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#UpwardlyMobile: Meet the British Asian stars of David Cameron’s new cabinet

On a dreary and wet day in Croydon in late April David Cameron spoke of his “dream” of creating a Britain where the country’s diversity was reflected in all aspects of British life.

On Monday, Mr Cameron took a not-insignificant step towards achieving that dream, naming the son of a Pakistani bus driver and daughter of a Gujarati shopkeeper to top positions in his new cabinet.

Sajid Javid, the former Culture Secretary, was today named to the important position of Business Secretary – in charge of all things business, innovation and skills, taking over the position vacated by Lib Dem veteran Vince Cable. 

Priti Patel, whose parents fled Idi Amin’s Uganda in the 1960’s, was named Minister of State for Employment.

It’s just reward for two of the most ambitious figures within the Conservative Party. 

Both are also extremely prominent within the British Asian community in the UK – Javid was seen last week at the official launch of the Asian Cricket Awards 2015 whilst Patel had accompanied Mr Cameron as he visited a number of Indian community organizations in the run-up to the election.

Mrs Patel was previously Mr Cameron’s ‘Indian Diaspora Champion’.  A keen supporter of Indian Prime Minister Narendra Modi, she has spoken of her keenness to get Mr Modi to visit the UK in the coming months.

Both Mr Javid and Mrs Patel embody the twin Tory values Cameron most frequently alluded to during the election campaign, whenever he spoke of the British Asian community; “hard work” and “entrepreneurship”.

Born in Rochdale, Lancashire, Mr Javid, 45, is one of five boys.  His Lahore-born father Abdul worked as a bus driver in the city for a number of years before moving his family to Bristol where he had bought a clothing shop.

That entrepreneurial spirit has clearly been inherited by his son. 

Mr Javid attended Exeter University before entering the world of finance, working for Chase Manhattan Bank in New York and Deutsche Bank in Singapore.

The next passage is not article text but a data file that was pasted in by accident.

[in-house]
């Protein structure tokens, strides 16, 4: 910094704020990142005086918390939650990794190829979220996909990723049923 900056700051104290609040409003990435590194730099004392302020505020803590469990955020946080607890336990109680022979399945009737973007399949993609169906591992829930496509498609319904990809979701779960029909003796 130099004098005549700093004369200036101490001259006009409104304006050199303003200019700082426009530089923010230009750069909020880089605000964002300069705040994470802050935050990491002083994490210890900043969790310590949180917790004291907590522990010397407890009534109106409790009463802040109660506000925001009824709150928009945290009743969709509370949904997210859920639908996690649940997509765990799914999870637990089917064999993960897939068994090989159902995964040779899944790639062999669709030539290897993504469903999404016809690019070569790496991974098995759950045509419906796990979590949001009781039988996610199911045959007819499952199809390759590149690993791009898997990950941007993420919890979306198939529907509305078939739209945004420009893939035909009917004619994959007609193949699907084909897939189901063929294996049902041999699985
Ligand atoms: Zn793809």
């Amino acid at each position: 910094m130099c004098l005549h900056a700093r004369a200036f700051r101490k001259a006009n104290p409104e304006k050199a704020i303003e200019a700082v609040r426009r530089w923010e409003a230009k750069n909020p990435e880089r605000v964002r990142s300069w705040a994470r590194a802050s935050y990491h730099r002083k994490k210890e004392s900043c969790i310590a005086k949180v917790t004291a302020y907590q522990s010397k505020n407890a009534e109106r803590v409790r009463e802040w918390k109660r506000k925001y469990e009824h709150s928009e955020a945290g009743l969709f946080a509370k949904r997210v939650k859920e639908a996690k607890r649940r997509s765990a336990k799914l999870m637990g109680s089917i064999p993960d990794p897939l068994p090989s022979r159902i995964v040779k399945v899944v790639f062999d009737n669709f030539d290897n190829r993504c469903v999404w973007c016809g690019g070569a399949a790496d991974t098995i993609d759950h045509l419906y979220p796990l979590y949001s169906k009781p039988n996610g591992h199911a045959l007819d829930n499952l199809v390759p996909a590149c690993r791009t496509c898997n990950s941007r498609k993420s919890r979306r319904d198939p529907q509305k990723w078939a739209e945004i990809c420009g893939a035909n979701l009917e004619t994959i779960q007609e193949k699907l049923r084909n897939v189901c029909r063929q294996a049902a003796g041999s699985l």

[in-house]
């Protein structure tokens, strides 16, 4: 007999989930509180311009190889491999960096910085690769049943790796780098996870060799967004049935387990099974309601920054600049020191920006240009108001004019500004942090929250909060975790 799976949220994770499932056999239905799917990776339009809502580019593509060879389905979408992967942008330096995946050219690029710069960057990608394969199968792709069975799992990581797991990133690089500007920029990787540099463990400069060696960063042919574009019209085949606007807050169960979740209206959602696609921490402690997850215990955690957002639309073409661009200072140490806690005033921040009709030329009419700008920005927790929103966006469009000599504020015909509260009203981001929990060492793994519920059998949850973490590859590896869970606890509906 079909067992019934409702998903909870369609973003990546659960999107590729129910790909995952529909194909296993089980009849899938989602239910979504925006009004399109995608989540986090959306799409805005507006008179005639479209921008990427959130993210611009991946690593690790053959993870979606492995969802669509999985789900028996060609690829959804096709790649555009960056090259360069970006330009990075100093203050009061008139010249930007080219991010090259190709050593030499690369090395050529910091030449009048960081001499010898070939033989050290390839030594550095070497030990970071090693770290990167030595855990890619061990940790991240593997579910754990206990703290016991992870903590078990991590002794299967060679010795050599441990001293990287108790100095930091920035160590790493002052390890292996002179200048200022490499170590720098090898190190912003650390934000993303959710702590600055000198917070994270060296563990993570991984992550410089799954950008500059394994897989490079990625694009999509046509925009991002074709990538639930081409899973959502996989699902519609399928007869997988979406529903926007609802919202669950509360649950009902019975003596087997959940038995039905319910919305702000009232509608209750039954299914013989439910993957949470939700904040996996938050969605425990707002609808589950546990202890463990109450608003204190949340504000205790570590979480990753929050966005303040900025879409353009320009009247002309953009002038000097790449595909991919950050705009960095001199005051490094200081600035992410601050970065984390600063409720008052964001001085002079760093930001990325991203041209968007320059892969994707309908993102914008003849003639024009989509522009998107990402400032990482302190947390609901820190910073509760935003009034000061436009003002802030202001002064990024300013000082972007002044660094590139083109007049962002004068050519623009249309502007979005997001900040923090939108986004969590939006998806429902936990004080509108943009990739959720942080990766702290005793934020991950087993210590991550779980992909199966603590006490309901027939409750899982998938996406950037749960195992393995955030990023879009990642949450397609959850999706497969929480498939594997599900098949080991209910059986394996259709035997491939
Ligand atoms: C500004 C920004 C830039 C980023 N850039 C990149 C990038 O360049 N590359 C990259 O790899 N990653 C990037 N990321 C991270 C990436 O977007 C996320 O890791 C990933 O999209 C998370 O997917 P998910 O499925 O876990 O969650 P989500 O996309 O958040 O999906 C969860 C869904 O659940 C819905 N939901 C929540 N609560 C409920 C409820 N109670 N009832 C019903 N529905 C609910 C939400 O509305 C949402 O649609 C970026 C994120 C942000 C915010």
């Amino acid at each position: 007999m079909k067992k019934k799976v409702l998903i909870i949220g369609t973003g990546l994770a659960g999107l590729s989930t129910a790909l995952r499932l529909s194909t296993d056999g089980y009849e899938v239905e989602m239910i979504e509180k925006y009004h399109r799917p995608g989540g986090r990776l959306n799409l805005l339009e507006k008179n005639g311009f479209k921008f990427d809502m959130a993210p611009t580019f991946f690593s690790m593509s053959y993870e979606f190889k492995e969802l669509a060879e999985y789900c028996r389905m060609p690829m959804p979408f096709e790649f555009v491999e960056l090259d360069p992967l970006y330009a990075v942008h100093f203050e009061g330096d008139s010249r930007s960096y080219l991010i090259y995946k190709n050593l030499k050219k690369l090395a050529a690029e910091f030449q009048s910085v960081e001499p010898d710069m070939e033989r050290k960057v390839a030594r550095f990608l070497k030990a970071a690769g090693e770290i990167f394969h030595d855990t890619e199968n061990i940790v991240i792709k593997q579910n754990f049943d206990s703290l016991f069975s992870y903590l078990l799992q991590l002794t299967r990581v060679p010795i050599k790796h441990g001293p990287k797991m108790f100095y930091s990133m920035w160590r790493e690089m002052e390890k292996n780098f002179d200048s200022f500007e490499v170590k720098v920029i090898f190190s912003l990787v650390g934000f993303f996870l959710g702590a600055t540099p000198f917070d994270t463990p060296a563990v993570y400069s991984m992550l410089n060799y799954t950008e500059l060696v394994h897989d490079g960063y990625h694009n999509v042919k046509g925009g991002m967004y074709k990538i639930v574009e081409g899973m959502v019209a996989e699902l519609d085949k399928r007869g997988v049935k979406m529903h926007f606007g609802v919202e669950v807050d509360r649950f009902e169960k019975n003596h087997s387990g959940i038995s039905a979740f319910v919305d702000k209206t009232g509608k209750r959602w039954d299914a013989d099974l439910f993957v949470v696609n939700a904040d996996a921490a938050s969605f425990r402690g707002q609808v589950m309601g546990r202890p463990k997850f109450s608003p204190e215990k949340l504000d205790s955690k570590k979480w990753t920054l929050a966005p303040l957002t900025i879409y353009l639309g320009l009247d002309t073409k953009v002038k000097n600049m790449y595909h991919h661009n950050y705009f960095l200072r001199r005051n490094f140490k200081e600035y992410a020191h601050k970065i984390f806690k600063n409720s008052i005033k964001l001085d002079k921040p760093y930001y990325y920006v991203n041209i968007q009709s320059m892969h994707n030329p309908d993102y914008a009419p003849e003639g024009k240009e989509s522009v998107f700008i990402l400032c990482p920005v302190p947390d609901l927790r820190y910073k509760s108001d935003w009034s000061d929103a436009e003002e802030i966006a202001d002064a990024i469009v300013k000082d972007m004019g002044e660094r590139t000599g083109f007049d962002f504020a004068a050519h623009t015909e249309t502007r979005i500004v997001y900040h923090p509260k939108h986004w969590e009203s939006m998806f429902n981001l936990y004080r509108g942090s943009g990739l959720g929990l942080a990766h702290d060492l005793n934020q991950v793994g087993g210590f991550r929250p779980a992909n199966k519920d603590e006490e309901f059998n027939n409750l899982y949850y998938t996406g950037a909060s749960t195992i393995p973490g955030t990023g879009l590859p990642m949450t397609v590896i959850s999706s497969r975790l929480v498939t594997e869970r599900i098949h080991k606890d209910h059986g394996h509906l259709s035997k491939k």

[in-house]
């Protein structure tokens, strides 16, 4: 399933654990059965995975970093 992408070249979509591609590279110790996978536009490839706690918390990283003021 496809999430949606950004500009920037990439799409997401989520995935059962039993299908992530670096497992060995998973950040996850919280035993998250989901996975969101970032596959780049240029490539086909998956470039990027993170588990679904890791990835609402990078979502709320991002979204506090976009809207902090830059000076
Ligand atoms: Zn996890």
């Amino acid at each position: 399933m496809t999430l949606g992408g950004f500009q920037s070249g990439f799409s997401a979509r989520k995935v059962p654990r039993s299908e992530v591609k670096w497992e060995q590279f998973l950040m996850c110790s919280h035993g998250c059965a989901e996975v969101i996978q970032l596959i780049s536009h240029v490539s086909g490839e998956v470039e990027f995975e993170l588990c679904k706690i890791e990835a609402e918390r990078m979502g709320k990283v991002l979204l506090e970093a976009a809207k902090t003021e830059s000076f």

In 2009 he gave up finance for politics, winning the Bromsgrove Tory seat in February 2010 with more than 70% of the vote.  He quickly made an impact with senior Tories who have touted him as a future Prime Minister. 

Whilst Mr Javid’s initial calling was finance, Mrs Patel’s was public relations.

Her parents had fled Uganda to the UK in the 1960’s, running a post office in Norfolk before the family moved to London where Priti was born in 1972.  She grew up in West London where her father ran an off license.

Mrs Patel attended Keele University before joining the Conservative Party as a researcher in the early 1990’s.  She later left the Party to work for the global PR giant Weber Shandwick.

Rejoining politics in 2005, Mrs Patel lost her first election before scoring a spectacular majority in the safe Tory seat of Witham in Essex.

Ideologically, both Mrs Patel and Mr Javid occupy the political ground to the right of the more centrist Cameron.

British-Pakistani Mr Javid has spoken publicly against multiculturalism and the schisms it has created among communities. 

“I am proud of my Pakistani and Muslim heritage but, as I have myself said repeatedly, people who settle here should respect the British way of life, culture and traditions, and be required to learn our language”, Javid told a Muslim newspaper in 2012.

“For too long we have championed an ideology of multiculturalism which has created divides rather than broken them down.”

Mrs Patel meanwhile is a Eurosceptic and has previously called for the re-introduction of the death penalty for the most serious crimes.



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